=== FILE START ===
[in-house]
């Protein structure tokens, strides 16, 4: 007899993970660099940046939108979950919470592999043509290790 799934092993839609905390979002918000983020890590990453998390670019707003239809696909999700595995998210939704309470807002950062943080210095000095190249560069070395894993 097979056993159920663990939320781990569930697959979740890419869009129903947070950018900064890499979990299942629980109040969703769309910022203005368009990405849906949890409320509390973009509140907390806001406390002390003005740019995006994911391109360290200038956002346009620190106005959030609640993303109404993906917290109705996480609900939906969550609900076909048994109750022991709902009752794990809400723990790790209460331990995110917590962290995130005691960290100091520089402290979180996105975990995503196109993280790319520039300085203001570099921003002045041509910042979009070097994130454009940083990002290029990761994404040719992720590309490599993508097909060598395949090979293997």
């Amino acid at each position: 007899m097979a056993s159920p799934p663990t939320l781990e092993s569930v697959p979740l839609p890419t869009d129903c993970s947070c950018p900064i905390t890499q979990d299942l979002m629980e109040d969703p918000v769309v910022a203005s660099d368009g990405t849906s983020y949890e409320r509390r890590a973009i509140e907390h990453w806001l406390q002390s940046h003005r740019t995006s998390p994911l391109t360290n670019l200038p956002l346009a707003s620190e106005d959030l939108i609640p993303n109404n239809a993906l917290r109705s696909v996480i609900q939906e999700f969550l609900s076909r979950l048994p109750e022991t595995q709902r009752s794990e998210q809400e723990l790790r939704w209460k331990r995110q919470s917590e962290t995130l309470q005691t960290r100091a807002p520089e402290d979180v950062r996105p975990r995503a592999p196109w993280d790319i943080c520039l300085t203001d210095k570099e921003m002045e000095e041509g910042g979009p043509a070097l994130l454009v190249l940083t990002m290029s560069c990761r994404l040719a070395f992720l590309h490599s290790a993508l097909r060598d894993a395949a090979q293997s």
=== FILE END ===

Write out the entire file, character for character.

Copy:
[in-house]
């Protein structure tokens, strides 16, 4: 007899993970660099940046939108979950919470592999043509290790 799934092993839609905390979002918000983020890590990453998390670019707003239809696909999700595995998210939704309470807002950062943080210095000095190249560069070395894993 097979056993159920663990939320781990569930697959979740890419869009129903947070950018900064890499979990299942629980109040969703769309910022203005368009990405849906949890409320509390973009509140907390806001406390002390003005740019995006994911391109360290200038956002346009620190106005959030609640993303109404993906917290109705996480609900939906969550609900076909048994109750022991709902009752794990809400723990790790209460331990995110917590962290995130005691960290100091520089402290979180996105975990995503196109993280790319520039300085203001570099921003002045041509910042979009070097994130454009940083990002290029990761994404040719992720590309490599993508097909060598395949090979293997």
């Amino acid at each position: 007899m097979a056993s159920p799934p663990t939320l781990e092993s569930v697959p979740l839609p890419t869009d129903c993970s947070c950018p900064i905390t890499q979990d299942l979002m629980e109040d969703p918000v769309v910022a203005s660099d368009g990405t849906s983020y949890e409320r509390r890590a973009i509140e907390h990453w806001l406390q002390s940046h003005r740019t995006s998390p994911l391109t360290n670019l200038p956002l346009a707003s620190e106005d959030l939108i609640p993303n109404n239809a993906l917290r109705s696909v996480i609900q939906e999700f969550l609900s076909r979950l048994p109750e022991t595995q709902r009752s794990e998210q809400e723990l790790r939704w209460k331990r995110q919470s917590e962290t995130l309470q005691t960290r100091a807002p520089e402290d979180v950062r996105p975990r995503a592999p196109w993280d790319i943080c520039l300085t203001d210095k570099e921003m002045e000095e041509g910042g979009p043509a070097l994130l454009v190249l940083t990002m290029s560069c990761r994404l040719a070395f992720l590309h490599s290790a993508l097909r060598d894993a395949a090979q293997s």